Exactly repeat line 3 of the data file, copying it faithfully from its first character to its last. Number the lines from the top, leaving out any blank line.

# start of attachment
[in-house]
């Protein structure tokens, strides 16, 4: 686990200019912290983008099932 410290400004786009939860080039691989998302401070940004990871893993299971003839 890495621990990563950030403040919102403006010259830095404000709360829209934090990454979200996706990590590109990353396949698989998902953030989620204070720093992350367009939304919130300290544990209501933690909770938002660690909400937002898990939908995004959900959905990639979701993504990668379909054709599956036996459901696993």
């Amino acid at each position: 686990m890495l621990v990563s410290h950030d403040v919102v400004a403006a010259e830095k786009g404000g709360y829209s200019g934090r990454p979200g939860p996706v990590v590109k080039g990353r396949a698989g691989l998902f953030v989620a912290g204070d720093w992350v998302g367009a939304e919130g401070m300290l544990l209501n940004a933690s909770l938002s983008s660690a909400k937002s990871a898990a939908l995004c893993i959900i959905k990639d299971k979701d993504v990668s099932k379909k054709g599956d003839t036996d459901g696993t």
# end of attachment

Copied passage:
């Amino acid at each position: 686990m890495l621990v990563s410290h950030d403040v919102v400004a403006a010259e830095k786009g404000g709360y829209s200019g934090r990454p979200g939860p996706v990590v590109k080039g990353r396949a698989g691989l998902f953030v989620a912290g204070d720093w992350v998302g367009a939304e919130g401070m300290l544990l209501n940004a933690s909770l938002s983008s660690a909400k937002s990871a898990a939908l995004c893993i959900i959905k990639d299971k979701d993504v990668s099932k379909k054709g599956d003839t036996d459901g696993t």